Malaysian climber who died near summit of Alaska’s Denali, North America’s highest peak, identified

Park officials say a Malaysian climber likely died of cold and altitude-related illness while sheltering in a snow cave atop Denali, North America’s highest mountain in Alaska.

DENALI PARK, Alaska — A Malaysian climber likely died of exposure and altitude-related illnesses earlier this week after sheltering for days in a snow cave with minimal survival equipment near the summit of Denali , North America’s tallest mountain in Alaska, park officials said Saturday. .

Zulkifli Bin Yusof, 36, likely died Wednesday in a cave at an elevation of 19,600 feet (5,974 meters) in Denali National Park and Preserve, park spokesman Paul Ollig said Saturday. The National Park Service recovered his body Friday evening, Ollig said.

Yusof was part of a three-man climbing team, whose address was the Malaysian Alpine Club in Subang Jaya, Selangor, Malaysia, according to Ollig. Both of Yusof’s partners survived.

Park rangers first received an SOS message from the team at 1 a.m. Tuesday, saying the climbers were hypothermic and unable to descend after reaching the summit of the Alaskan mountain, peaking at 20,310 feet (6,190 meters).

One of the men, aged 48, was rescued Tuesday evening after descending to a camp at 17,200 feet (5,243 meters). He was described by the park as suffering from severe frostbite and hypothermia.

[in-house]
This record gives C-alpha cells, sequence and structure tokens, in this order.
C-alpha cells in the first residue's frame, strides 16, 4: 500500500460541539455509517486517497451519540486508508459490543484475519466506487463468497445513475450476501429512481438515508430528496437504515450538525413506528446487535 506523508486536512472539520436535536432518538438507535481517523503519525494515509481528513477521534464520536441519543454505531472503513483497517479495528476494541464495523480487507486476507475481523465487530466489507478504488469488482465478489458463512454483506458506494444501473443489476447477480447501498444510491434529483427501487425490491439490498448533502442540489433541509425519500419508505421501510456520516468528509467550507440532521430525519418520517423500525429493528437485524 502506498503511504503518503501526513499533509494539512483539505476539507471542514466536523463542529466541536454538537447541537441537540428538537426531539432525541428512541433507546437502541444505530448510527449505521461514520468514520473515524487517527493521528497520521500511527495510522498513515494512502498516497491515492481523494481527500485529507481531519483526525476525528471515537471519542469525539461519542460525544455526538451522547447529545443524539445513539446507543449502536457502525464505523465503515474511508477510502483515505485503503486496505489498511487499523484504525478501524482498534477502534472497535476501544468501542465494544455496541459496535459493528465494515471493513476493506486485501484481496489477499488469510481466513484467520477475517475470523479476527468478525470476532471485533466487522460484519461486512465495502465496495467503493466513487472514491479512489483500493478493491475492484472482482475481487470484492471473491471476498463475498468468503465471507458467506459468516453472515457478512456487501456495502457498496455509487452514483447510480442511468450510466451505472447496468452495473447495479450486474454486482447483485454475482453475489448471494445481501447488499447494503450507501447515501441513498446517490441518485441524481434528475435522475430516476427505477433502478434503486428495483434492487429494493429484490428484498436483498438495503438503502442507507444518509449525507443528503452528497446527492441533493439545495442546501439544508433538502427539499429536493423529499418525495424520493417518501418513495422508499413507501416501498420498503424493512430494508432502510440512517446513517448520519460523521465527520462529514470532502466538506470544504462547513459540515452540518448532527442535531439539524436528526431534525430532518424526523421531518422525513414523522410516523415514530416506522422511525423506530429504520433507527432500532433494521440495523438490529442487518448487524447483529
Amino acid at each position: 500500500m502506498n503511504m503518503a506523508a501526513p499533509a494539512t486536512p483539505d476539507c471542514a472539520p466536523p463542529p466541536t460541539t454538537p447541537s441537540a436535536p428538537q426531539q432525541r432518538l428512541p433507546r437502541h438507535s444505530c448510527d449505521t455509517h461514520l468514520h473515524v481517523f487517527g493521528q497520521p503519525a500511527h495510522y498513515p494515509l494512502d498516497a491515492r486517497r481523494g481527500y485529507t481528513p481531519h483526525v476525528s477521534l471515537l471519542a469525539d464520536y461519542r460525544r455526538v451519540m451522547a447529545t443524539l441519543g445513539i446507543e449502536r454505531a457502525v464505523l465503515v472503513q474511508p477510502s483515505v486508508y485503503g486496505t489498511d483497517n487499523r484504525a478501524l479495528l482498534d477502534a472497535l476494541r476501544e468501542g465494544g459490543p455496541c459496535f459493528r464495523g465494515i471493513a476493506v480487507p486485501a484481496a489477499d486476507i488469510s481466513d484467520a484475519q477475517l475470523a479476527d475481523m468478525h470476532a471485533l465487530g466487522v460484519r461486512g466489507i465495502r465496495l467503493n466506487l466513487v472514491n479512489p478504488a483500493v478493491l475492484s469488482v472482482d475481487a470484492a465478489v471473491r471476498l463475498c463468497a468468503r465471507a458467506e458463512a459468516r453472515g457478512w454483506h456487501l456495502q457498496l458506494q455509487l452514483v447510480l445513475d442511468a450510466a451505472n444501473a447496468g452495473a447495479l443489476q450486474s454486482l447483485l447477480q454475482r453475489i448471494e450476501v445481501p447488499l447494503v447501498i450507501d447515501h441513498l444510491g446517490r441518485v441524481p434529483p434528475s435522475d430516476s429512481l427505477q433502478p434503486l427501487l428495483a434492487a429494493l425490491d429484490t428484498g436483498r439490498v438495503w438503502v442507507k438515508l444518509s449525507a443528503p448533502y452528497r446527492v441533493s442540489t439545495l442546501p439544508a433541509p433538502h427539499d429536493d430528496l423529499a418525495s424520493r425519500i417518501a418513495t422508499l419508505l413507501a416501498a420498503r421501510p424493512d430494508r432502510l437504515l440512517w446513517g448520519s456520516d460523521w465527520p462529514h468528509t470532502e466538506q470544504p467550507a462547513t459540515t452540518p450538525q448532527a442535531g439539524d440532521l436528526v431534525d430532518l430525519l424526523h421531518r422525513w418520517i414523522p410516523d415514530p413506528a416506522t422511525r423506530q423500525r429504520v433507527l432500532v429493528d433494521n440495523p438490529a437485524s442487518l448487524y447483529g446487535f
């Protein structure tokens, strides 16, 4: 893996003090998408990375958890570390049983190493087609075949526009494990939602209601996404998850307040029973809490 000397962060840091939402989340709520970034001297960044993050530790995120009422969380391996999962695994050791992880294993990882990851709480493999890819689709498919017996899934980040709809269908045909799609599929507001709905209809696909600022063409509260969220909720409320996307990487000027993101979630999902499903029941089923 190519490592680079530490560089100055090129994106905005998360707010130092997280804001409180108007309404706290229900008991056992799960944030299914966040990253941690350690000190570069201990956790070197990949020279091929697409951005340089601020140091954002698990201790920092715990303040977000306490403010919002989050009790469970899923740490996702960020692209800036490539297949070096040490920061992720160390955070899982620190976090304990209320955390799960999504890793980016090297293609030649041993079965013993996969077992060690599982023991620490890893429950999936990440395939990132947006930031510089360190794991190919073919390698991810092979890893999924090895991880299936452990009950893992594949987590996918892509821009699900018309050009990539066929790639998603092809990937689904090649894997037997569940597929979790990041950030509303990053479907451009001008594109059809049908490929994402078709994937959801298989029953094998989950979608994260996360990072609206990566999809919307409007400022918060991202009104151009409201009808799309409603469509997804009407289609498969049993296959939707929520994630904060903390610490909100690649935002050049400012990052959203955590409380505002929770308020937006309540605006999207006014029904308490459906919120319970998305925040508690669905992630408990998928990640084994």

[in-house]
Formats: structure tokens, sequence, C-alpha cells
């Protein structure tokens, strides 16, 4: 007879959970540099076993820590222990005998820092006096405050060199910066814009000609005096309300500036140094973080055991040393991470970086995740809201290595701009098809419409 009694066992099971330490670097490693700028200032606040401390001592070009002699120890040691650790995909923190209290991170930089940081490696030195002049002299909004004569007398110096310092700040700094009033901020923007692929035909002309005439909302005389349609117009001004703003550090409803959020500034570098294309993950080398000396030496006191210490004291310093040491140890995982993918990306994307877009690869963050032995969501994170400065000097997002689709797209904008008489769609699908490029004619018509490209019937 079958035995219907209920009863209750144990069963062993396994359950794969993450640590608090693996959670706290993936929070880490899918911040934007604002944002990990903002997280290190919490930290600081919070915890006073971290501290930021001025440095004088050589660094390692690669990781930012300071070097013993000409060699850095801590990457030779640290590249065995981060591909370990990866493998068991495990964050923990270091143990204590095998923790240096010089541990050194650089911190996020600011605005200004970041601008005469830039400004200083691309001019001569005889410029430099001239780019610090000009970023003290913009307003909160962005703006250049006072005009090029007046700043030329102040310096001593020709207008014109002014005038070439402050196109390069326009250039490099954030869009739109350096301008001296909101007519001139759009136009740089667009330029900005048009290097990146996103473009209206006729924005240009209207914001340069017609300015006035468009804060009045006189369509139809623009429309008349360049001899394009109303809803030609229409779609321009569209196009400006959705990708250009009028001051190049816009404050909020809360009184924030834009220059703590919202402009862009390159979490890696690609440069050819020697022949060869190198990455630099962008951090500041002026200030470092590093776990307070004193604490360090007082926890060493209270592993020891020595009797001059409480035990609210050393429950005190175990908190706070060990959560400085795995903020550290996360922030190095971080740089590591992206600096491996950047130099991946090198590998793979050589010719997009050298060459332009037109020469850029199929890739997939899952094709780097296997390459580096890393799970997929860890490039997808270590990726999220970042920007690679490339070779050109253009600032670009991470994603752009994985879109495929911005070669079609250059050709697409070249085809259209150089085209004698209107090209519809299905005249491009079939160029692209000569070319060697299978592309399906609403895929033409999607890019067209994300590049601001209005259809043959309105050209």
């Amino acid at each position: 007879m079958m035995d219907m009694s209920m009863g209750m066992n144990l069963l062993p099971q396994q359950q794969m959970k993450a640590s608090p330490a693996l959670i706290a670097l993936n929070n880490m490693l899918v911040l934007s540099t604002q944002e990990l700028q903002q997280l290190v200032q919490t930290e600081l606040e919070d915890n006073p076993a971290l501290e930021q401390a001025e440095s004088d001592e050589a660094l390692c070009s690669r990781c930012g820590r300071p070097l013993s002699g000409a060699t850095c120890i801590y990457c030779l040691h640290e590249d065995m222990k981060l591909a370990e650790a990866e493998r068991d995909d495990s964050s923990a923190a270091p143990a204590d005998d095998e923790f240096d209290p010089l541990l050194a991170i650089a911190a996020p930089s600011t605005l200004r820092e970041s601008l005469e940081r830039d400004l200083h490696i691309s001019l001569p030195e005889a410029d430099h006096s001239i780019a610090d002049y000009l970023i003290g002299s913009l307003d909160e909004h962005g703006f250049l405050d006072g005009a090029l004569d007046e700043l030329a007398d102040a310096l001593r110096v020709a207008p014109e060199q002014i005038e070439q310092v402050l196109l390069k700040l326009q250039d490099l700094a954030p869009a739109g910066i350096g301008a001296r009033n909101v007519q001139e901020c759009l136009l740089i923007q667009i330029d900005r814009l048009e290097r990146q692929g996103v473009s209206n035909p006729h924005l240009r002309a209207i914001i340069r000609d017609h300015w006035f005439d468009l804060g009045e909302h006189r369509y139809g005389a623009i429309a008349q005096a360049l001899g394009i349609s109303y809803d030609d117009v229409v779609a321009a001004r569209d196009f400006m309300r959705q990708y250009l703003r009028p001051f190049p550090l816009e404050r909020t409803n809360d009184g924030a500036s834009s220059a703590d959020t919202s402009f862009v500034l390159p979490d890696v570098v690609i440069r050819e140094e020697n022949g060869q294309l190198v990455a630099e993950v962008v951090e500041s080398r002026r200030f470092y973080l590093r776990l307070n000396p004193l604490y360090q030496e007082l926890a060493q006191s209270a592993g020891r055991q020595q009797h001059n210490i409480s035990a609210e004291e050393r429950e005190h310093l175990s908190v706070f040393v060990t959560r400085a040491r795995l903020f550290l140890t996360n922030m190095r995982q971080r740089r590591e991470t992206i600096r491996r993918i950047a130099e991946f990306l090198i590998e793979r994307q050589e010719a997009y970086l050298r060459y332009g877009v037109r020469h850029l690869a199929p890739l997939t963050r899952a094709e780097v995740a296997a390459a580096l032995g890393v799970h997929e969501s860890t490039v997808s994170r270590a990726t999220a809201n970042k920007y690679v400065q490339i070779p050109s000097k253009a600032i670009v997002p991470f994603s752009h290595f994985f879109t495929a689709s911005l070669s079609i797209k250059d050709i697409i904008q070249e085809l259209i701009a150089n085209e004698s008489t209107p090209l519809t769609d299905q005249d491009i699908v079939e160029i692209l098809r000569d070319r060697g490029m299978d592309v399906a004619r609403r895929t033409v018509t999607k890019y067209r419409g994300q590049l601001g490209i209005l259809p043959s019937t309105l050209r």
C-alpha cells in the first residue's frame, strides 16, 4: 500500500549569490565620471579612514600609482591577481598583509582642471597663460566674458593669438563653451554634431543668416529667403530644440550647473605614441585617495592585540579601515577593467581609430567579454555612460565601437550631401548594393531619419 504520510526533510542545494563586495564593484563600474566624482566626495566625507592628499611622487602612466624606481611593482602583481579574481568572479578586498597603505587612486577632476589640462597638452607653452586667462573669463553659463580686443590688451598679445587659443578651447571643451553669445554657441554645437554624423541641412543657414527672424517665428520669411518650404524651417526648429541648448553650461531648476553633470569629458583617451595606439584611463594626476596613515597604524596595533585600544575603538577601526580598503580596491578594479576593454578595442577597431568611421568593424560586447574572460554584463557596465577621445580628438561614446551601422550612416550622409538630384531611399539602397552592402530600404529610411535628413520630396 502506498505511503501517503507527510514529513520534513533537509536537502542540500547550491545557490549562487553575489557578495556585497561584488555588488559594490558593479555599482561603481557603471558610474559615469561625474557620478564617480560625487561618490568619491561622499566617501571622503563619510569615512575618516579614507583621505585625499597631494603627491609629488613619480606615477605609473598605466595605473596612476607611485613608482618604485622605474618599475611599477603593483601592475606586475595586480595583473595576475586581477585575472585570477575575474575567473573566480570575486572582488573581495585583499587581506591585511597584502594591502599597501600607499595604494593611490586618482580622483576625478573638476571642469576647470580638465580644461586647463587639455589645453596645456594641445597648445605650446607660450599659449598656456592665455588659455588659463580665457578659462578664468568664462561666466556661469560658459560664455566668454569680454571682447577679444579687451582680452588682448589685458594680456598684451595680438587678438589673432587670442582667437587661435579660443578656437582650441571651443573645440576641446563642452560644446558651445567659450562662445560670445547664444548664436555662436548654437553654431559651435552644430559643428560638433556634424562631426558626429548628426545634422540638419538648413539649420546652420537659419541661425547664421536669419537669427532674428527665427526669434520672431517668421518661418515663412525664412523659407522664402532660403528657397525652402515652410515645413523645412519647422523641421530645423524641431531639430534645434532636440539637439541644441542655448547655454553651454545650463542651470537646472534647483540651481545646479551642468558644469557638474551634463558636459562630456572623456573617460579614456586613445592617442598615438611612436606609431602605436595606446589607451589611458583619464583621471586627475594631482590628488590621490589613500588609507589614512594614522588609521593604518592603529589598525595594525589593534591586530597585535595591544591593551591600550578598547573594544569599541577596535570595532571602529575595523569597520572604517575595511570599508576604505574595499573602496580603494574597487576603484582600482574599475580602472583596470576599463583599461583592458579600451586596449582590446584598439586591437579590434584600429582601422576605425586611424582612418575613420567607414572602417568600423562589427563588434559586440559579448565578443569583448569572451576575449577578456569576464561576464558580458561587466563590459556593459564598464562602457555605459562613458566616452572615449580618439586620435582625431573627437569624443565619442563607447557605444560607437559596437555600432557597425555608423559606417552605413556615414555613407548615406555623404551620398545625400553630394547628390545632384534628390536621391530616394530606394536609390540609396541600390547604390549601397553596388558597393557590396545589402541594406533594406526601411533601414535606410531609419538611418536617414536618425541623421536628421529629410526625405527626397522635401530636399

On Thursday evening, the pilot of the park’s high-altitude helicopter was able to drop a bag of survival gear near the snow cave and saw a climber waving at him, but high winds prevented rescue at the time. -there, indicated the park.

The other climber, a 47-year-old man, was rescued Friday morning after cloudy and windy days.

Two of the three men had prior experience in Denali, Ollig said. All three had previously climbed other high-altitude mountains, he said.

The climber rescued Friday was evacuated to an Anchorage hospital for further care and “was in surprisingly strong condition, even walking on his own, considering what he endured,” Ollig said previously. The climber’s name and additional information about him and other survivors have not been released by the park.

The other climber is also recovering in hospital.

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